Renewable energy commercialization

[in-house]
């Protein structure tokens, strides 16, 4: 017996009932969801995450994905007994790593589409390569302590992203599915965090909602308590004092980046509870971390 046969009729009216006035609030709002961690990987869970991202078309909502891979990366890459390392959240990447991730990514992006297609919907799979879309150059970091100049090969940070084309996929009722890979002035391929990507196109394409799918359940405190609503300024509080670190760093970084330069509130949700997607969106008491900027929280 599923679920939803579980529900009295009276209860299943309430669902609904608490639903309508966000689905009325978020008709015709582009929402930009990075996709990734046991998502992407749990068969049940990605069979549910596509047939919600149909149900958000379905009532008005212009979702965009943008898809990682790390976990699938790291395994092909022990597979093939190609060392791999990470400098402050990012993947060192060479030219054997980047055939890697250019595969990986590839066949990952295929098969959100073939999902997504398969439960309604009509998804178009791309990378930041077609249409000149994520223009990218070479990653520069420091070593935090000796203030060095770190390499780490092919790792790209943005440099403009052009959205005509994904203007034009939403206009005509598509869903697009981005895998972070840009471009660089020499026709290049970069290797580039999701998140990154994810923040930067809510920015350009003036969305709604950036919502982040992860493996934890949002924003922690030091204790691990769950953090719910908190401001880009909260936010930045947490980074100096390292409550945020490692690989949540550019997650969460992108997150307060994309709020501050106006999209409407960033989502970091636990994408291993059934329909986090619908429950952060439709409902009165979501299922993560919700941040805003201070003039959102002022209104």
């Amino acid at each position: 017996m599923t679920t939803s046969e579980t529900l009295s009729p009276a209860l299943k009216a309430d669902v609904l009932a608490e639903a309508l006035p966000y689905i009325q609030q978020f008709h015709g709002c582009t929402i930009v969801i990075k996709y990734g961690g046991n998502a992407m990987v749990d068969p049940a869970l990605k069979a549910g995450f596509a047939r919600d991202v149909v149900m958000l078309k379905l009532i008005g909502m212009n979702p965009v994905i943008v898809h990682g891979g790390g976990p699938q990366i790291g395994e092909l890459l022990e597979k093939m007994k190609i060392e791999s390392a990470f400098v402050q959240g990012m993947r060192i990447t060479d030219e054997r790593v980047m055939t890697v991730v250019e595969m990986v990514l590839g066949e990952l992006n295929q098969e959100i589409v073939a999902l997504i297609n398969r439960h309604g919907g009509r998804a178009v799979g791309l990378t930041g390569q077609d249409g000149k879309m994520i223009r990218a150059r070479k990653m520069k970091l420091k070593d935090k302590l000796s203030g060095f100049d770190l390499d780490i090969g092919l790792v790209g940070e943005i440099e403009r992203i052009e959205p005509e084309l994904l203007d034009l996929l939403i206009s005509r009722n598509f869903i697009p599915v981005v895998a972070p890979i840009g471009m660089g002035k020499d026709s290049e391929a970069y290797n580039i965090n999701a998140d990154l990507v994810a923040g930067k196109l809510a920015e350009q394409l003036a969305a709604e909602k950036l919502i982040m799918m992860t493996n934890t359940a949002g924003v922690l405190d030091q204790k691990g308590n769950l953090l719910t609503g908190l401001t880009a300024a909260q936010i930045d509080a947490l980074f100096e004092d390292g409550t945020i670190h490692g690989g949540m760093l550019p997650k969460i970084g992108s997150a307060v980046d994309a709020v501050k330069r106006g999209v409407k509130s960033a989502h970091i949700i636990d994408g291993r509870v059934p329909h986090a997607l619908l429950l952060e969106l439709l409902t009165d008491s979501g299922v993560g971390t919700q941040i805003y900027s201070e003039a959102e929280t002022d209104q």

Renewable energy commercialization involves the deployment of three generations of renewable energy technologies dating back more than 100 years. First-generation technologies, which are already mature and economically competitive, include biomass, hydroelectricity, geothermal power and heat. Second-generation technologies are market-ready and are being deployed at the present time; they include solar heating, photovoltaics, wind power, solar thermal power stations, and modern forms of bioenergy. Third-generation technologies require continued R&D efforts in order to make large contributions on a global scale and include advanced biomass gasification, hot-dry-rock geothermal power, and ocean energy. As of 2012, renewable energy accounts for about half of new nameplate electrical capacity installed and costs are continuing to fall.Public policy and political leadership helps to ""level the playing field"" and drive the wider acceptance of renewable energy technologies. Countries such as Germany, Denmark, and Spain have led the way in implementing innovative policies which has driven most of the growth over the past decade. As of 2014, Germany has a commitment to the ""Energiewende"" transition to a sustainable energy economy, and Denmark has a commitment to 100% renewable energy by 2050. There are now 144 countries with renewable energy policy targets.Total investment in renewable energy (including small hydro-electric projects) was $244 billion in 2012, down 12% from 2011 mainly due to dramatically lower solar prices and weakened US and EU markets. As a share of total investment in power plants, wind and solar PV grew from 14% in 2000 to over 60% in 2012. The top countries for investment in recent years were China, Germany, Spain, the United States, Italy, and Brazil. Renewable energy companies include BrightSource Energy, First Solar, Gamesa, GE Energy, Goldwind, Sinovel, Trina Solar, Vestas and Yingli.Climate change concerns are driving increasing growth in the renewable energy industries. According to a 2011 projection by the (IEA) International Energy Agency, solar power generators may produce most of the world's electricity within 50 years, reducing harmful greenhouse gas emissions.In his 2012 State of the Union address, President Barack Obama restated his commitment to renewable energy and mentioned the long-standing Interior Department commitment to permit 10,000 MW of renewable energy projects on public land in 2012. Globally, there are an estimated 3 million direct jobs in renewable energy industries, with about half of them in the biofuels industry.